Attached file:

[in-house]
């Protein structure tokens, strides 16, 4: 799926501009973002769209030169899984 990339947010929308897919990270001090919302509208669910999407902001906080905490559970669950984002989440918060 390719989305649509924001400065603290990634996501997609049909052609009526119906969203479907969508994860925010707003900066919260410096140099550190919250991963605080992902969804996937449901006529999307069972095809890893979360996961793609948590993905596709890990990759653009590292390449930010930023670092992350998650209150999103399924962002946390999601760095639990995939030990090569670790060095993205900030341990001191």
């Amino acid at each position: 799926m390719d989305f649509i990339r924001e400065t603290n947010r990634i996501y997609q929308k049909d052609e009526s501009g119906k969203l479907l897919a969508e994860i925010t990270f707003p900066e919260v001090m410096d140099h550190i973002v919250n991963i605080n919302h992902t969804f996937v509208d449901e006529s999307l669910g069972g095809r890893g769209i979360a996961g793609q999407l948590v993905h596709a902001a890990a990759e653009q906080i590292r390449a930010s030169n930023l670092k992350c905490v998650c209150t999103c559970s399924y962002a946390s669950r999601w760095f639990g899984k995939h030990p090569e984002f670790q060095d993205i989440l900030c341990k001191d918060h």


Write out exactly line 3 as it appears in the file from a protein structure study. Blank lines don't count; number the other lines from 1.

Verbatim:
């Amino acid at each position: 799926m390719d989305f649509i990339r924001e400065t603290n947010r990634i996501y997609q929308k049909d052609e009526s501009g119906k969203l479907l897919a969508e994860i925010t990270f707003p900066e919260v001090m410096d140099h550190i973002v919250n991963i605080n919302h992902t969804f996937v509208d449901e006529s999307l669910g069972g095809r890893g769209i979360a996961g793609q999407l948590v993905h596709a902001a890990a990759e653009q906080i590292r390449a930010s030169n930023l670092k992350c905490v998650c209150t999103c559970s399924y962002a946390s669950r999601w760095f639990g899984k995939h030990p090569e984002f670790q060095d993205i989440l900030c341990k001191d918060h």